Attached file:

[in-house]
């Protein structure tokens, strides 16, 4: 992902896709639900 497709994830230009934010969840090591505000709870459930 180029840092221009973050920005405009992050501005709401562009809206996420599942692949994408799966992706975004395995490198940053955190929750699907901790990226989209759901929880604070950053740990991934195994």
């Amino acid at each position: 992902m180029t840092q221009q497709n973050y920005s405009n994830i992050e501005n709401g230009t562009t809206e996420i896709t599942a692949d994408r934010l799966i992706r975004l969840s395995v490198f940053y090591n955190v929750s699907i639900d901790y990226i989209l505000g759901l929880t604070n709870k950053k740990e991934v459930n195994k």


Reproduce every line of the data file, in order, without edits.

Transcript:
[in-house]
């Protein structure tokens, strides 16, 4: 992902896709639900 497709994830230009934010969840090591505000709870459930 180029840092221009973050920005405009992050501005709401562009809206996420599942692949994408799966992706975004395995490198940053955190929750699907901790990226989209759901929880604070950053740990991934195994």
């Amino acid at each position: 992902m180029t840092q221009q497709n973050y920005s405009n994830i992050e501005n709401g230009t562009t809206e996420i896709t599942a692949d994408r934010l799966i992706r975004l969840s395995v490198f940053y090591n955190v929750s699907i639900d901790y990226i989209l505000g759901l929880t604070n709870k950053k740990e991934v459930n195994k």